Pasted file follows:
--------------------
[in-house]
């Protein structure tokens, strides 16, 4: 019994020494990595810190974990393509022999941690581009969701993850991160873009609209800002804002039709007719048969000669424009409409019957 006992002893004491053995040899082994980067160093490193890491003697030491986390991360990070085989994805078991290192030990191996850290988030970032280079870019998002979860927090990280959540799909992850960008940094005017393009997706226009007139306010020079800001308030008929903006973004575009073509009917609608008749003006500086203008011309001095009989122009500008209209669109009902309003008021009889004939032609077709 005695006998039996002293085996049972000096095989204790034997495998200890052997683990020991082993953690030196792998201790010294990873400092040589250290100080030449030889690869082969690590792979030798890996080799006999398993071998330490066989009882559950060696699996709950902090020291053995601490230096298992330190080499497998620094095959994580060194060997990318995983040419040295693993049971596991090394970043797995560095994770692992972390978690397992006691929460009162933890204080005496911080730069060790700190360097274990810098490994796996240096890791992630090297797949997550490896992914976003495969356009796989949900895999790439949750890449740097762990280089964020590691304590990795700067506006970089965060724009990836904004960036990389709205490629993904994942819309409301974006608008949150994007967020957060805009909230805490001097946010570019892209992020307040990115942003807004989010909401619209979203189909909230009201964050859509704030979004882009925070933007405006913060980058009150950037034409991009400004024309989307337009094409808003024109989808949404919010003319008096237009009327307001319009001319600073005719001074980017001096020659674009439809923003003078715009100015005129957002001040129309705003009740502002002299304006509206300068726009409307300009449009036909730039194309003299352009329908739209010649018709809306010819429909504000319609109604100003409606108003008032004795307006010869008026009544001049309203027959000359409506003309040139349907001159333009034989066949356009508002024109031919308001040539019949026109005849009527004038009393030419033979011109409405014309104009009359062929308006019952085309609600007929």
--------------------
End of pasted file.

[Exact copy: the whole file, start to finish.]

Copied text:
[in-house]
């Protein structure tokens, strides 16, 4: 019994020494990595810190974990393509022999941690581009969701993850991160873009609209800002804002039709007719048969000669424009409409019957 006992002893004491053995040899082994980067160093490193890491003697030491986390991360990070085989994805078991290192030990191996850290988030970032280079870019998002979860927090990280959540799909992850960008940094005017393009997706226009007139306010020079800001308030008929903006973004575009073509009917609608008749003006500086203008011309001095009989122009500008209209669109009902309003008021009889004939032609077709 005695006998039996002293085996049972000096095989204790034997495998200890052997683990020991082993953690030196792998201790010294990873400092040589250290100080030449030889690869082969690590792979030798890996080799006999398993071998330490066989009882559950060696699996709950902090020291053995601490230096298992330190080499497998620094095959994580060194060997990318995983040419040295693993049971596991090394970043797995560095994770692992972390978690397992006691929460009162933890204080005496911080730069060790700190360097274990810098490994796996240096890791992630090297797949997550490896992914976003495969356009796989949900895999790439949750890449740097762990280089964020590691304590990795700067506006970089965060724009990836904004960036990389709205490629993904994942819309409301974006608008949150994007967020957060805009909230805490001097946010570019892209992020307040990115942003807004989010909401619209979203189909909230009201964050859509704030979004882009925070933007405006913060980058009150950037034409991009400004024309989307337009094409808003024109989808949404919010003319008096237009009327307001319009001319600073005719001074980017001096020659674009439809923003003078715009100015005129957002001040129309705003009740502002002299304006509206300068726009409307300009449009036909730039194309003299352009329908739209010649018709809306010819429909504000319609109604100003409606108003008032004795307006010869008026009544001049309203027959000359409506003309040139349907001159333009034989066949356009508002024109031919308001040539019949026109005849009527004038009393030419033979011109409405014309104009009359062929308006019952085309609600007929």